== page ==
In Strickland, the Court propounded the traditional two-pronged test applied to ineffective-assistance-of-counsel claims: (1) counsel's performance was deficient, falling below an "objective standard of reasonableness"; and (2) there is a reasonable probability that, but for the deficient performance, the outcome of the proceedings would have been different. 466 U.S. at 687; Williams v. Taylor, 529 U.S. 362, 390-91 (2000). The Court has stated, unequivocally, that "[i]t is past question that the rule set forth in Strickland qualifies as `clearly established Federal law, as determined by the Supreme Court of the United States.'" Taylor, 529 U.S. at 391. The Court has also stated that, because Strickland necessitates a "reasonableness" inquiry, the Court "ha[s] declined to articulate specific guidelines for appropriate attorney conduct." Wiggins v. Smith, 539 U.S. 510, 521 (2003).
In light of the aforementioned principles, Musladin and Landrigan do not affect our prior disposition. First, unlike in Musladin, where the Supreme Court had not mandated that state courts apply the Estelle and Holbrook tests to the private conduct at issue, the Court has stated that Strickland is clearly established law, thus mandating that state courts apply the Strickland test to all ineffective-assistance-of-counsel claims.
Second, post-Landrigan, the Supreme Court has made clear that, because the ineffective-assistance-of-counsel analysis is one of reasonableness, the facts of each case will be unique, even in habeas cases:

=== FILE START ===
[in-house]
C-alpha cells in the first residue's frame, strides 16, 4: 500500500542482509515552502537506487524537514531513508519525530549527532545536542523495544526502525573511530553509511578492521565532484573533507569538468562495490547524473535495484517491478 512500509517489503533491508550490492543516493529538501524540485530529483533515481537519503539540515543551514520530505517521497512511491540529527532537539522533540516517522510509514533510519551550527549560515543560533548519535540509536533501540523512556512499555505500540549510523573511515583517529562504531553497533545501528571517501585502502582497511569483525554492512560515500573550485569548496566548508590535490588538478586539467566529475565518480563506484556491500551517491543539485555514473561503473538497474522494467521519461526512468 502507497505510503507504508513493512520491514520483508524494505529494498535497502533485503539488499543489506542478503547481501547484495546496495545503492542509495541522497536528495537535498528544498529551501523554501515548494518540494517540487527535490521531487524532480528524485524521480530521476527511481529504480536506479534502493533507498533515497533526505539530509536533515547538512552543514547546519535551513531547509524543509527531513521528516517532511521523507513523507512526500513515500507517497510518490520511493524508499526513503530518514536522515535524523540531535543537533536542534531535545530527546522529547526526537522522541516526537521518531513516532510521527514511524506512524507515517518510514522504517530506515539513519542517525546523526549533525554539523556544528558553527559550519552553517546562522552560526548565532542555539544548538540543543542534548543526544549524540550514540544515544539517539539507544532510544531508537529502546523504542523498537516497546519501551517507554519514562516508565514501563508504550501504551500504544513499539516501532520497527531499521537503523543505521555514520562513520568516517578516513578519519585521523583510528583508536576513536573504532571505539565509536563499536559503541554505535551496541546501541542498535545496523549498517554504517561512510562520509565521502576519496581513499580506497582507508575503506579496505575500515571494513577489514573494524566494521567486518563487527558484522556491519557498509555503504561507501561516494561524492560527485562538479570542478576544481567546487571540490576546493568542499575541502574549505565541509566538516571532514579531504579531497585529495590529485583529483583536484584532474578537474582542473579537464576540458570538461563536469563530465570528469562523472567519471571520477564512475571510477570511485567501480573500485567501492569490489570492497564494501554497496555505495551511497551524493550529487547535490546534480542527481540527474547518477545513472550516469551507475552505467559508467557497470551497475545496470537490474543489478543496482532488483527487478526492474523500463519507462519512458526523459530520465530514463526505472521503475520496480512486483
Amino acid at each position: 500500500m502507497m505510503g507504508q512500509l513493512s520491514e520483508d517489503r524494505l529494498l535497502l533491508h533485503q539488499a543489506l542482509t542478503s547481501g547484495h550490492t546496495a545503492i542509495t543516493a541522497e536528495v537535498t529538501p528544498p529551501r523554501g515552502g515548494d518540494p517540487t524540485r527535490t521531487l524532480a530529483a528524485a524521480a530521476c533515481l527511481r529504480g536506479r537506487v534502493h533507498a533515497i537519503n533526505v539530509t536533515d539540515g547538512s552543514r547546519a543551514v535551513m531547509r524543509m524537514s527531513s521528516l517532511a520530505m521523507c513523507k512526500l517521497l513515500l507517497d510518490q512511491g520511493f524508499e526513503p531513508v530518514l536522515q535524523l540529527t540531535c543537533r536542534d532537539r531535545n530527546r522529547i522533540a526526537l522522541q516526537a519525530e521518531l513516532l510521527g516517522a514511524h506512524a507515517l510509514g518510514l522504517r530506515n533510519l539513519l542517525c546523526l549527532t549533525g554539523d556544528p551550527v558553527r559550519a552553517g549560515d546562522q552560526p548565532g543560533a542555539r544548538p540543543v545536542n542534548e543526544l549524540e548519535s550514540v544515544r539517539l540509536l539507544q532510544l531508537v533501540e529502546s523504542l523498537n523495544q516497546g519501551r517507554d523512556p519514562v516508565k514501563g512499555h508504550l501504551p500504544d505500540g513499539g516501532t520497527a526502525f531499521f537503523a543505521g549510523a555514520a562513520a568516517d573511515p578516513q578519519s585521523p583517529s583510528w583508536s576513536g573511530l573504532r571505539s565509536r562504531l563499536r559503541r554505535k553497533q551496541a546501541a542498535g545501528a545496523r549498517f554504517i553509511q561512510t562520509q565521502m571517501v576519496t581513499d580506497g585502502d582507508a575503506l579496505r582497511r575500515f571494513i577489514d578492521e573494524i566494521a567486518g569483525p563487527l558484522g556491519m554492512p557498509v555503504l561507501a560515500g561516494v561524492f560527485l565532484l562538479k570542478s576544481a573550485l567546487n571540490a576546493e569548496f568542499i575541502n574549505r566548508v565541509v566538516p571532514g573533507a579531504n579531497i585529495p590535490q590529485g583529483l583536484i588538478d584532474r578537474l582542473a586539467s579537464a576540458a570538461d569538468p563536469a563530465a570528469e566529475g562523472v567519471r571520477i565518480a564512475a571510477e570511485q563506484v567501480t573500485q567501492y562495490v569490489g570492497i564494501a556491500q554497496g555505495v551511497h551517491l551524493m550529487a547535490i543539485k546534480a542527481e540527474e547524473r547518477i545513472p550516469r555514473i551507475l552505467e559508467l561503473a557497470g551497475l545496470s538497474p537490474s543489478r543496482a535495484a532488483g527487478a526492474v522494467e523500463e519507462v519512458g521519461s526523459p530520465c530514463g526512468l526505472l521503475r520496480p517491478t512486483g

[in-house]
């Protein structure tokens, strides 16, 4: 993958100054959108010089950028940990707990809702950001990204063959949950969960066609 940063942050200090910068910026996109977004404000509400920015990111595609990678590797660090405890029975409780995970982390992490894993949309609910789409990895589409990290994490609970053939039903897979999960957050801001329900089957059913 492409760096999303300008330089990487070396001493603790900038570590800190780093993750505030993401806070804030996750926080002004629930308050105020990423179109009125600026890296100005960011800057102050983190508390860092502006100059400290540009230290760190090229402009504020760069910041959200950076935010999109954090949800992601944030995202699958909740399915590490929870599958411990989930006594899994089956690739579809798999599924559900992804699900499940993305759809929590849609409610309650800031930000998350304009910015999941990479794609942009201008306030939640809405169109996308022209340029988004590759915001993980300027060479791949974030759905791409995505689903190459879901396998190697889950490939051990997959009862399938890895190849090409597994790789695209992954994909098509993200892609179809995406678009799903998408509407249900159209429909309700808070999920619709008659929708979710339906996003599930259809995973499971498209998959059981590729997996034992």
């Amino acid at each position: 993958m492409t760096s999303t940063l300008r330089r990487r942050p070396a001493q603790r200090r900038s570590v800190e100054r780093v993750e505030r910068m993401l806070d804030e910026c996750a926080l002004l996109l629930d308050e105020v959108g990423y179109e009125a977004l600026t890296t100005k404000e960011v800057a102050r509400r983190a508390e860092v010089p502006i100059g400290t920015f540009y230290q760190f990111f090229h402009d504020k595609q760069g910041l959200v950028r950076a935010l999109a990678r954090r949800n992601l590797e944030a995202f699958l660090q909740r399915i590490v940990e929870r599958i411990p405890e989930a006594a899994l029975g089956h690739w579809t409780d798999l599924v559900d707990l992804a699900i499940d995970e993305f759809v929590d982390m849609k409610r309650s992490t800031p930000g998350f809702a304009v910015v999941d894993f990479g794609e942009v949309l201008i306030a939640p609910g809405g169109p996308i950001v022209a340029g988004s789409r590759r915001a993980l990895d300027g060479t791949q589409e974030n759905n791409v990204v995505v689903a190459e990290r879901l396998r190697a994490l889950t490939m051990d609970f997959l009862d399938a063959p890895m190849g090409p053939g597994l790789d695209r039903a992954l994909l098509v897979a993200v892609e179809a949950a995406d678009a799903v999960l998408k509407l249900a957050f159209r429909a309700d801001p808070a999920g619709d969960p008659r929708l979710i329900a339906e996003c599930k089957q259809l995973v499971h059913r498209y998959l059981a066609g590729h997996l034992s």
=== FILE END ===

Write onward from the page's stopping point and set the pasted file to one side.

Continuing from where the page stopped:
That [a] standard is stated in general terms does not mean the application was reasonable. AEDPA does not "require state and federal courts to wait for some nearly identical factual pattern before a legal rule must be applied." Musladin, 127 S. Ct. at 656 (Kennedy, J., concurring in judgment). Nor does AEDPA prohibit a federal court from finding an application of a principle unreasonable when it involves a set of facts "different from those of the case in which the principle was announced." The statute recognizes, to the contrary, that even a general standard may be applied in an unreasonable manner. See, e.g., Williams v. Taylor[*5] , 529 U.S. 362 (finding a state-court decision both contrary to and involving an unreasonable application of the standard set forth in Strickland v. Washington).
Panetti, 127 S. Ct. at 2858 (citations altered and omitted); see also Rompilla v. Beard, 545 U.S. 374, 377 (2005) ("This case calls for specific application of the standard of reasonable competence required on the part of defense counsel by the Sixth Amendment."); Taylor, 529 U.S. at 391 ("That the Strickland test `of necessity requires a case-by-case examination of the evidence,' obviates neither the clarity of the rule nor the extent to which the rule must be seen as `established' by this Court." (citation omitted)). Thus, the fact that no Supreme Court case has specifically addressed a counsel's failure to advance the defendant's only affirmative defense does not carry the day; instead, the state may not issue an opinion that is an unreasonable application of the general rules established in Strickland, which is clearly established law that is binding on the states.
We affirm the district court's grant of habeas relief, albeit on different grounds.[fn2] The petition for writ of habeas corpus is granted if, within one hundred and twenty (120) days from the date the mandate issues, the state court does not grant Mirzayance the opportunity to reinstate his NGI plea and to conduct a sanity phase of trial as to that defense.